Books

Freshening up the Literary Scene

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Tom Spanbauer has lived in Portland since 1990. In that time he's written two books set in Idaho (including The Man Who Fell in Love with the Moon), and one set in New York City. He's generous with interviews and readings around town, but I'm hard-pressed to think of much he's written about Portland—that is, until the first issue of the fledgling literary journal Poor Claudia, which features a story by Spanbauer that takes place in the very city in which the respected author has lived for nearly 20 years.

Not bad, for the first issue.

Poor Claudia, which has its official release party this Sunday, April 12, is the work of Marshall Walker Lee and Drew Swenhaugen, two friends who met at Powell's, where they both work. The two recent transplants had worked on literary journals in other states, and were surprised that Portland seemed to lack a consistent local outlet for new and established writers. So they decided to start one. "We both wanted to see some sort of venue where people we know who are creating good work, but who are relatively unknown, could print their work alongside big names," Lee explains.

If it seems starry-eyed to bank on publishing big names in an unknown journal, consider that the collection also includes work by Monica Drake, Walt Curtis, and local poet Michael Dickman (who was profiled, along with his twin brother Matthew, in a recent issue of The New Yorker). Poor Claudia is genuinely impressive: the design is polished, the content varied and absorbing, and the editing concise.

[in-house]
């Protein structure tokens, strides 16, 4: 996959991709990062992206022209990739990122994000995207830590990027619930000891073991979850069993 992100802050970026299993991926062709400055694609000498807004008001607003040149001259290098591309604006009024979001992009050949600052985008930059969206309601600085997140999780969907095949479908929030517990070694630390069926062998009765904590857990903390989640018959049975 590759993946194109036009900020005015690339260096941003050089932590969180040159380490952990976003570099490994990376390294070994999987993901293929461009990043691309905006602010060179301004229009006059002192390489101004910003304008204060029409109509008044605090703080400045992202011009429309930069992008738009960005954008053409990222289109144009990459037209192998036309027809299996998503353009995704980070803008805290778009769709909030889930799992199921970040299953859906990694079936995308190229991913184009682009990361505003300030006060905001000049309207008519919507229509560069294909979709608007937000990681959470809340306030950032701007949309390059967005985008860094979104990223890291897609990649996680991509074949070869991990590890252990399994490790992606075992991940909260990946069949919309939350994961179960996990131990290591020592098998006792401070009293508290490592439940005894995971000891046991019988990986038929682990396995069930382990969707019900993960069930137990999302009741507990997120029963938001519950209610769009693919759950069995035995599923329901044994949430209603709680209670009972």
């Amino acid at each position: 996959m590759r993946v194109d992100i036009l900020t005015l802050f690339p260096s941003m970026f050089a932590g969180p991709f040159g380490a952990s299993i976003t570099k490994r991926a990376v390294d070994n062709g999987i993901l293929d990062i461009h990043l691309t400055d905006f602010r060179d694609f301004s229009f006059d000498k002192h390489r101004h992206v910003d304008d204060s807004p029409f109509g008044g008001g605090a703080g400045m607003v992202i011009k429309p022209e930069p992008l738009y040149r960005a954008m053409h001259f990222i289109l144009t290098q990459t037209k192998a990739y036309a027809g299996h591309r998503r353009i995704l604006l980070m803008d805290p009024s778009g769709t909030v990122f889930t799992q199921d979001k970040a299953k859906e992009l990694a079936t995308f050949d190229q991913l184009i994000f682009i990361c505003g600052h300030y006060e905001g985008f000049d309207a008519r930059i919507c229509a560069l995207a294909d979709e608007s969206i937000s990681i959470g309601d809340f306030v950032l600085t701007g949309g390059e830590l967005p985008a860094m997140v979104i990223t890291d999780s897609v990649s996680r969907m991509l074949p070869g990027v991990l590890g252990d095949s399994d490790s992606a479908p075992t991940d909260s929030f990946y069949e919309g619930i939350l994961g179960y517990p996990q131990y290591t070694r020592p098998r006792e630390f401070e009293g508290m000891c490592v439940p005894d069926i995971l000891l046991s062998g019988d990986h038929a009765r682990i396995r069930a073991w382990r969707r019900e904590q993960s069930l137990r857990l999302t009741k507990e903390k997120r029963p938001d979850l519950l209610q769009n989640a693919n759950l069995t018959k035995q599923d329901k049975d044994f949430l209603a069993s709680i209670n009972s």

The journal is projected to come out twice a year, and the first issue is dedicated to Joel Weinstein, publisher of the now-defunct local journal Mississippi Mud, which introduced writers like Katherine Dunn and Walt Curtis. A dedication like that is tantamount to a statement of purpose—one that is tactfully, gracefully rooted in local history. Plus, it's named after that sports bar on SE Hawthorne. If that doesn't sell you, I just don't know what else to say.

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